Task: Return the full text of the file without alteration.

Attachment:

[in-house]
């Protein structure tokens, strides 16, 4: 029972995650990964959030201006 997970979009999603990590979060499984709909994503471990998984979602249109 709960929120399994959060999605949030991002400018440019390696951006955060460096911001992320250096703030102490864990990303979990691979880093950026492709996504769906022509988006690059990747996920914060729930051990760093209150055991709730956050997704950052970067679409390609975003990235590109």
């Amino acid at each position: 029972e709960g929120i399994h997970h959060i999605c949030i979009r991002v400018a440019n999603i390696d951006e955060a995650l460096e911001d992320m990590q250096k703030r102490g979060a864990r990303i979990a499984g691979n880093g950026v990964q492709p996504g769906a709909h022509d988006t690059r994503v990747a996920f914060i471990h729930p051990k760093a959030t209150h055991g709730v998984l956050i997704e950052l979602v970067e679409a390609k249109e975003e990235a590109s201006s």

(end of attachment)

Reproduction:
[in-house]
């Protein structure tokens, strides 16, 4: 029972995650990964959030201006 997970979009999603990590979060499984709909994503471990998984979602249109 709960929120399994959060999605949030991002400018440019390696951006955060460096911001992320250096703030102490864990990303979990691979880093950026492709996504769906022509988006690059990747996920914060729930051990760093209150055991709730956050997704950052970067679409390609975003990235590109």
């Amino acid at each position: 029972e709960g929120i399994h997970h959060i999605c949030i979009r991002v400018a440019n999603i390696d951006e955060a995650l460096e911001d992320m990590q250096k703030r102490g979060a864990r990303i979990a499984g691979n880093g950026v990964q492709p996504g769906a709909h022509d988006t690059r994503v990747a996920f914060i471990h729930p051990k760093a959030t209150h055991g709730v998984l956050i997704e950052l979602v970067e679409a390609k249109e975003e990235a590109s201006s």